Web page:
the godfather, 1972


Francis Ford Coppola


visit the film locations

New York: Flights: JFK Airport

New York: Accommodation: stay in luxury, like Michael and Kay, at the St Regis, 2 East 55th Street (tel: 212/767.0525) on the corner of Fifth Avenue or, more modestly, the Edison Hotel, 228 West 47th Street near Times Square

Visit: Sands Point Preserve, the Guggenheim estate, 95 Middleneck Road on Long Island

Staten Island: Take the Staten Island Ferry from Battery Park to St George. The Staten Island Rapid Transit Railway will take you from St George Station, four stops to Grasmere. From here, it's about a half hour's walk north to Longfellow Road, a leafy cul-de-sac running east from Ocean Terrace. Numbers 110 and 120 are the last houses at the end of the road. PLEASE NOTE: these are private residences.

Continue on to Pleasant Plains (about an hour's ride) to visit Mission of the Immaculate Virgin, Hylan Boulevard, Mount Loretto, down in the southwest corner of the island.


Most guide books identify the Corleone compound neighbourhood on Staten Island as Todt Hill – which translates melodramatically as ‘Death Hill’ – but Todt Hill is actually nearby.

Godfather Part II is regarded by many as one of the few sequels to exceed the original. The Godfather Part III didn’t exceed either.

The Edison Hotel’s glamorous deco lobby is seen again in Woody Allen’s Bullets Over Broadway

The Godfather filming location: Corleone compound, Longfellow Road, Staten Island

The Godfather filming location: Luca Brasi goes to meet Sollozzo: Edison Hotel, West 47th Street, New York

Michael Corleone (Al Pacino) and Kay (Diane Keaton) are staying at the grand St Regis Hotel, now the St Regis, 2 East 55th Street on the corner of Fifth Avenue.

Nearby stood Best & Co, the New York department store where the pair do their Christmas shopping, on Fifth Avenue between 51st and 52nd Streets in the fashionable stretch of ‘Ladies’ Mile’. Although already closed, the store briefly blazed back to life for filming before being demolished.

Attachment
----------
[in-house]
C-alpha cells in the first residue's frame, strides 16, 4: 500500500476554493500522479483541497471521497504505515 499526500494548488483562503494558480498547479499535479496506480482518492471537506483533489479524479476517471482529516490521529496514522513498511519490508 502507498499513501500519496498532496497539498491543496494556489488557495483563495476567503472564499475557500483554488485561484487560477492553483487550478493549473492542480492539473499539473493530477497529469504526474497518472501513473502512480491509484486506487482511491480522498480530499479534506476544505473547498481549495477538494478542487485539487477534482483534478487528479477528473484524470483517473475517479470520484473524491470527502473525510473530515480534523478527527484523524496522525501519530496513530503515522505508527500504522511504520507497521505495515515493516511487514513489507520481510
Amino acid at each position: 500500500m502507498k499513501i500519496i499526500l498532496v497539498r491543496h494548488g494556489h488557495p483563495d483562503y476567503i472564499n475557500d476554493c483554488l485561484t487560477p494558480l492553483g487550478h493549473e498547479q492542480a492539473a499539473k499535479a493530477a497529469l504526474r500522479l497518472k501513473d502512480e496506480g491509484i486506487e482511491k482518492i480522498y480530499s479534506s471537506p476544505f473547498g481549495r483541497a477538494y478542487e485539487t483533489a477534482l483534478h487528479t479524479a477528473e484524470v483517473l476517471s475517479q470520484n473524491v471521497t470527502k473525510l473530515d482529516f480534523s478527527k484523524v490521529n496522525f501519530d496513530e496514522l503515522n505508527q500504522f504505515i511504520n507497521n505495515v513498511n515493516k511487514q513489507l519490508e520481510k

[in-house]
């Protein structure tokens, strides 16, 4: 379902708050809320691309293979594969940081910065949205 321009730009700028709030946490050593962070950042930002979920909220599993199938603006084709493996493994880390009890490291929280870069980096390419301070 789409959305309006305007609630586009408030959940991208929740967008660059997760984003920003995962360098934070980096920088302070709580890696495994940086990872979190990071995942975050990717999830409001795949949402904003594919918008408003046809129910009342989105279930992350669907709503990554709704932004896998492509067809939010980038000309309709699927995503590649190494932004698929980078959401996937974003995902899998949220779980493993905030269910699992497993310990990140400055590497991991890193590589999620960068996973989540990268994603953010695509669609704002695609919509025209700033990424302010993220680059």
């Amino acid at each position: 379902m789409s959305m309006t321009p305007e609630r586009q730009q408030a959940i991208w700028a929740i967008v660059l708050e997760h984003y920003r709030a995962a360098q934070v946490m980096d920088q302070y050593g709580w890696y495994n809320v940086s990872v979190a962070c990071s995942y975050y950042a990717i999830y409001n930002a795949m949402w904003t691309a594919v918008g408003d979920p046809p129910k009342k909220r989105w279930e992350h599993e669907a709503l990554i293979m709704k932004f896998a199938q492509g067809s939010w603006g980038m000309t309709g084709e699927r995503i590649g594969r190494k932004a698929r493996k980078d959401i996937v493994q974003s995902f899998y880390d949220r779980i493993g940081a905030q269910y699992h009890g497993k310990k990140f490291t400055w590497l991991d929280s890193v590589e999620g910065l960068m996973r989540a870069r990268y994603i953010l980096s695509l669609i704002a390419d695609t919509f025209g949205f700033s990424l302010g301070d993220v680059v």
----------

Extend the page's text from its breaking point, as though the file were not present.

Sadly, the model-train heaven, Polk’s Hobby Shop, which stood at 314 Fifth Avenue near 31st Street, is also gone. This is where Tom Hagen stocks up on presents when Sollozzo’s men invite him for a car ride. It’s since been replaced by a pizza joint.

The bar, where Sollozzo meets up with Luca Brasi, is the Edison Hotel, 228 West 47th Street. The hotel itself is standard tourist accommodation in the Times Square area, but the art deco lobby is a joy. You’ll recognise the slightly redecorated corridor with its circular mirrors as the lobby of mobster Nick Valenti’s penthouse in Woody Allen’s Bullets Over Broadway. It’s inside what is now Sophia’s Restaurant, the Edison’s coffee shop, that Brasi is pinned down to the counter and garrotted.

The Godfather filming location: ’Genco Olive Oil’ offices: Mietz Building, Mott Street, New York

The Godfather filming location: The ’Genco Olive Oil’ offices: Mietz Building, Mott Street, New York

The 'Genco Olive Oil’ premises, supposedly on Mulberry Street, outside which the Don is gunned down, was the Mietz Building, 128 Mott Street, a then-unchanged area between Little Italy and Chinatown. The relentless encroachment of Chinatown into Little Italy means that the building has since been gutted and has become a Chinese market, though the 'Mietz’ name is still visible on the frontage. The art deco entrance was created especially for the movie.

The Godfather filming location: Radio City Music Hall, Sixth Avenue, New York

The Godfather filming location: Michael and Kay hear that the Don has been shot: Radio City Music Hall, Sixth Avenue, New York

With astonishing speed, the news hits the papers while Michael and Kay watch The Bells of St Mary’s at Radio City Music Hall, 1260 Sixth Avenue at 50th Street.

The exterior of hospital where Michael visits his wounded father is the Lincoln Medical Center, 234 East 149th Street in the Bronx, though the deserted interior is the New York Eye and Ear Infirmary, 310 East 14th Street in the East Village.

Michael is subsequently picked up outside Jack Dempsey’s Broadway Bar, which stood on Broadway between 49th and 50th Streets (it closed its doors in 1974), and taken towards New Jersey, which ought to mean taking the George Washington Bridge over the Hudson. The bridge used for the U-turn scene, however, is the Queensboro Bridge over the East River.

Louis’ Restaurant, where Sollozzo and McCluskey are gunned down over the veal, was the old Luna restaurant under the elevated White Plains Road IRT in Belmont, New York’s largest Italian community.

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